I am developing using Optix 6.5 SDK through Visual Studio 2017 with Cuda 10. My machine is running an i5 6500 CPU and RTX 2060 Super with 1080p resolution.
Running the Path Tracing demo, I saw that it was consuming around 400 mega bytes of RAM, which I think is odd considering the simplicity of the geometry of the scene. Upon scaling the window to full screen, the frame rate more than halved from 60 to <30 fps when I am looking directly into the scene (as opposed to the void). The same humongous memory usage and slow down happened for the Whitted demo.
I check the my RTX card GPU utilization through task manager, and it was barely peaking 3% usage. After installing Nsight, I ran a profiler and saw that none of the demos were using any GPU at all.CPU usage was really high during those demos.
All of the demos I tested are barely touched, and the same performance issue happens for precompiled samples.
What could be the issue? Is the GPU tripping or the CPU somehow assigned for the work? (or does Optix have that much RAM overhead and my RTX card is that bad?)
The overall GPU load in the TaskManager might not show the compute workload by default.
Please select the TaskManager’s Performance tab and click on the GPU icon to show the individual engines and change one of the graphs to CUDA.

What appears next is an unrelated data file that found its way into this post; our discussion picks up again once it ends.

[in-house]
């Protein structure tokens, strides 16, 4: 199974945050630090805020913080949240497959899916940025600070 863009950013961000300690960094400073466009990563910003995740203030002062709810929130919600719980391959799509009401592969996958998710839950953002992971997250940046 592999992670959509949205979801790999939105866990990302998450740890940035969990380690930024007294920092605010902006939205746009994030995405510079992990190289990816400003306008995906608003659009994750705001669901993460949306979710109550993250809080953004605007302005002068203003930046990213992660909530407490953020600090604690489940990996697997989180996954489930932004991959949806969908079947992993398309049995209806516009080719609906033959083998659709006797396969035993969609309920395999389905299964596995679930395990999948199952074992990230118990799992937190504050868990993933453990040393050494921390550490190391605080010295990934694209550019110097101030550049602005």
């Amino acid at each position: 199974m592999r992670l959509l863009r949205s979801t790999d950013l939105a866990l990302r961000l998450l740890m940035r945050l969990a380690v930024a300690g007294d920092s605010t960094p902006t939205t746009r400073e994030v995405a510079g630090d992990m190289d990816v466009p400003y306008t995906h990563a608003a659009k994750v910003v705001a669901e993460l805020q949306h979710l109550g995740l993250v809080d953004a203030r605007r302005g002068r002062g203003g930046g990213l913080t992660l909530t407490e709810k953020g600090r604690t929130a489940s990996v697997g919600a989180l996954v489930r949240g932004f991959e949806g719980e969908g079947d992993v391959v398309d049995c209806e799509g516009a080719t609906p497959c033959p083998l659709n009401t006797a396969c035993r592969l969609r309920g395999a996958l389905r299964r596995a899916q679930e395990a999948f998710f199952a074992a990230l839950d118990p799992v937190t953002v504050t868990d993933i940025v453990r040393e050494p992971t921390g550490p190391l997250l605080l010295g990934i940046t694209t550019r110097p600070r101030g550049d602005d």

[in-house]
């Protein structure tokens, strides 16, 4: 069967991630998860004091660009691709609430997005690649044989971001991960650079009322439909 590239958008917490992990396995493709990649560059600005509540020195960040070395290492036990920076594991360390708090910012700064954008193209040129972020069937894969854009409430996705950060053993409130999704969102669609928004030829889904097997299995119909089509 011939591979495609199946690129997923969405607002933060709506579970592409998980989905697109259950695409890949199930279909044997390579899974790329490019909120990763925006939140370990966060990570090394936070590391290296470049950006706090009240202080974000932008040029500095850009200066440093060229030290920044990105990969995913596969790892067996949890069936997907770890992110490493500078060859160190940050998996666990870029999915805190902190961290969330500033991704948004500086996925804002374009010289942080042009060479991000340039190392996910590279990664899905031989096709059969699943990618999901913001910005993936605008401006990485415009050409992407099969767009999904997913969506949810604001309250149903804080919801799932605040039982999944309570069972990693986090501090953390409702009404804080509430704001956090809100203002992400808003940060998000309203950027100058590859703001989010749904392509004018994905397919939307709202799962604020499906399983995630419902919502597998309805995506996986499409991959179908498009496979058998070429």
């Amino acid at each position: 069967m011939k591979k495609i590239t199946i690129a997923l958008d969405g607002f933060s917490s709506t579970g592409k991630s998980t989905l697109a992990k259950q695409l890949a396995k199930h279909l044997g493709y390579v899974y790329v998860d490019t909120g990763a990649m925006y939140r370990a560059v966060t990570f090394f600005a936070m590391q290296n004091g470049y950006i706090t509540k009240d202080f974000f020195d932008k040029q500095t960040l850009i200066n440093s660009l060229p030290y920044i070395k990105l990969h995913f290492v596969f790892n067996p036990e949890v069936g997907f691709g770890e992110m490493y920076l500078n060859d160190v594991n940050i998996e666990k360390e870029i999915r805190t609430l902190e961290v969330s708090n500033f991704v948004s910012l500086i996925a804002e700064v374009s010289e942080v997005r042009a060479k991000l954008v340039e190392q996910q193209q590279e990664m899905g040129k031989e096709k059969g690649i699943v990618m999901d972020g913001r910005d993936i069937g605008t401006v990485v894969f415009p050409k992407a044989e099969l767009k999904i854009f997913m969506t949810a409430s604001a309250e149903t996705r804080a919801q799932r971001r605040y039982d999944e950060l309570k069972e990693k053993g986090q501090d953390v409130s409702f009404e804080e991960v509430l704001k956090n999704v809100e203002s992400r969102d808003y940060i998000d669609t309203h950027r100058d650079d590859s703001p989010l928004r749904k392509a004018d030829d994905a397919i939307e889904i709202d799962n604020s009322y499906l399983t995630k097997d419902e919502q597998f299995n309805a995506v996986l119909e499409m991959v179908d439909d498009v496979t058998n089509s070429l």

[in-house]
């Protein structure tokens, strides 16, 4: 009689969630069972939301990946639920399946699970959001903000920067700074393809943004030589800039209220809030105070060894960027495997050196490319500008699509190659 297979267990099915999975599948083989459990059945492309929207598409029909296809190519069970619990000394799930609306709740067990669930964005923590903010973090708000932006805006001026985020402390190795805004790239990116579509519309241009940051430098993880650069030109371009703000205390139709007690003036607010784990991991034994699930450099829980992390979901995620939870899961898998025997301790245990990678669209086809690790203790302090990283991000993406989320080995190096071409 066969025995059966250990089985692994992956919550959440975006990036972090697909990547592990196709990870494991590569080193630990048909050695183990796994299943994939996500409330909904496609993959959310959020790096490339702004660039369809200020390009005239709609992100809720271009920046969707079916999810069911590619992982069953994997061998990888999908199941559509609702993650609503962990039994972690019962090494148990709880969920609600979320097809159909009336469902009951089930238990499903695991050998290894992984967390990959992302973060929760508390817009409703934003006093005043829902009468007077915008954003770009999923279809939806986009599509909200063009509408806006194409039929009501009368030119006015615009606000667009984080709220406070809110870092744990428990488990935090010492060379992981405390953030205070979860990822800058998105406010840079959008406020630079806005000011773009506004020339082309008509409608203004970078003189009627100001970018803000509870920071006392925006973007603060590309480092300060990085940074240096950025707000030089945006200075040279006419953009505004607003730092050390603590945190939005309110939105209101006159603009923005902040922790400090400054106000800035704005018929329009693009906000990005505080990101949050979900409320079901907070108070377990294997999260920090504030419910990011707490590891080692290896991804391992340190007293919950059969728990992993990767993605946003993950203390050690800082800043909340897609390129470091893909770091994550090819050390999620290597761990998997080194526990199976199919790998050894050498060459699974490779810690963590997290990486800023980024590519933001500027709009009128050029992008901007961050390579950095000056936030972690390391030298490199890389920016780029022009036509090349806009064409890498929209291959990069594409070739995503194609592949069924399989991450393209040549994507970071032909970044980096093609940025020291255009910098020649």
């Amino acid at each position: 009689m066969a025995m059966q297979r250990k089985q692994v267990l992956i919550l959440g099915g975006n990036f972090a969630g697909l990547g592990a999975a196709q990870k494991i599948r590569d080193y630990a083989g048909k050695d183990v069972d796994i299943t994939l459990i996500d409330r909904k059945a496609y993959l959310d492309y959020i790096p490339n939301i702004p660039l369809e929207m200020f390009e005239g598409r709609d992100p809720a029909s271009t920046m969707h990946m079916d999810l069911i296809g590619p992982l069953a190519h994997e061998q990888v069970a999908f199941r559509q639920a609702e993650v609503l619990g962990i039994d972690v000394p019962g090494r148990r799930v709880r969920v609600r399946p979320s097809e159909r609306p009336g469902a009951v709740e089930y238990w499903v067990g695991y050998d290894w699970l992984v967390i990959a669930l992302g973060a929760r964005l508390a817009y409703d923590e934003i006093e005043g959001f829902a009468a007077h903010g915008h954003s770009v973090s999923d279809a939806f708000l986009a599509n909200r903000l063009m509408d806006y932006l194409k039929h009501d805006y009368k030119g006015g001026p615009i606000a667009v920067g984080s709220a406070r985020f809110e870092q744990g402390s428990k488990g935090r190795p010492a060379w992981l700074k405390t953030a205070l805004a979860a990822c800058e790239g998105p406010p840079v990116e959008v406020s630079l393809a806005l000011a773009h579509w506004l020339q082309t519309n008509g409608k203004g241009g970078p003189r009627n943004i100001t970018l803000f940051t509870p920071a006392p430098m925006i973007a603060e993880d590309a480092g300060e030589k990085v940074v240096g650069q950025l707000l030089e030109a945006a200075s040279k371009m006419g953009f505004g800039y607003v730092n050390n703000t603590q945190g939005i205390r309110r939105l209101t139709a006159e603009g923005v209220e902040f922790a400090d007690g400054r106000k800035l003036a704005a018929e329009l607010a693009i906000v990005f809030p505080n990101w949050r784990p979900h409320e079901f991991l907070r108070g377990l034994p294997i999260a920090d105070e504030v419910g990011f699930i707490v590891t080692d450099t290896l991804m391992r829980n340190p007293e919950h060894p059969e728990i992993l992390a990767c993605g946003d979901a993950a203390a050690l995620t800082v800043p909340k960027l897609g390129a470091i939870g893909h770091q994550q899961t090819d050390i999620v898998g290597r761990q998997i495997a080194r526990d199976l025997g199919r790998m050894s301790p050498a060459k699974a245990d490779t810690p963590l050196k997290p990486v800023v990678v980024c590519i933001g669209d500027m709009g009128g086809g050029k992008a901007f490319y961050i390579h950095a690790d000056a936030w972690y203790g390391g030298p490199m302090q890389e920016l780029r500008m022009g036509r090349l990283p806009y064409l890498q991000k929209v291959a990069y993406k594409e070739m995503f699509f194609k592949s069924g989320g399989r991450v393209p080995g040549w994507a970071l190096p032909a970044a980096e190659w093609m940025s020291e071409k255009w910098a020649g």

That should run at over 90% load when running the optixPathTracer. The 3D load inside the other graph there is the OpenGL texture blit of the rendered image.
That the OptiX 6.5.0 optixPathTracer example is only running around 60 fps in its default windows size and much slower in full screen is normal. That is implementing an iterative global illumination path tracer which shoots multiple paths per pixel at once. It’s expensive.
The final display in the OptiX SDK examples is normally done with an OpenGL texture blit to the back buffer and a swap buffers. By default that swap is synchronized to the monitor refresh rate, so giving a maximum of 60 fps if your monitor is running with 60 Hz.
For benchmarking it’s recommended to disable the vertical sync inside the NVIDIA Control Panel.
Right-click on the desktop, select NVIDIA Control Panel, go to 3D Settings -> Manage 3D Settings -> Settings -> Vertical Sync and change the value to Off.
Then run the simple OptiX examples like the optixMeshViewer again. In a small window that should run well in the hundreds of frames per second. (On my Quadro RTX 6000 that runs at >650 fps at default window size.)
The memory usage on the device is dependent on what CUDA allocates alone for the CUDA context and then all OptiX buffers, textures, acceleration structures, shader programs, etc.
Performance analyses with Nsight need to happen with the standalone programs Nsight Systems for the overall application behaviour and Nsight Compute for the individual CUDA device kernels you programmed in OptiX. (Nsight Graphics won’t help with CUDA compute workloads.)
Use the latest Nsight versions and display drivers and make sure your PTX code was compiled with --generate-lineinfo (-lineinfo) to be able to match the CUDA source code to the PTX and SASS assembly.
When starting new projects with OptiX, I would recommend to use OptiX 7.0.0 which has a completely different host API which is a lot more modern and generally faster. Everything around the actual OptiX calls is handled in native CUDA Runtime or Driver API calls which gives you much better control and flexibility.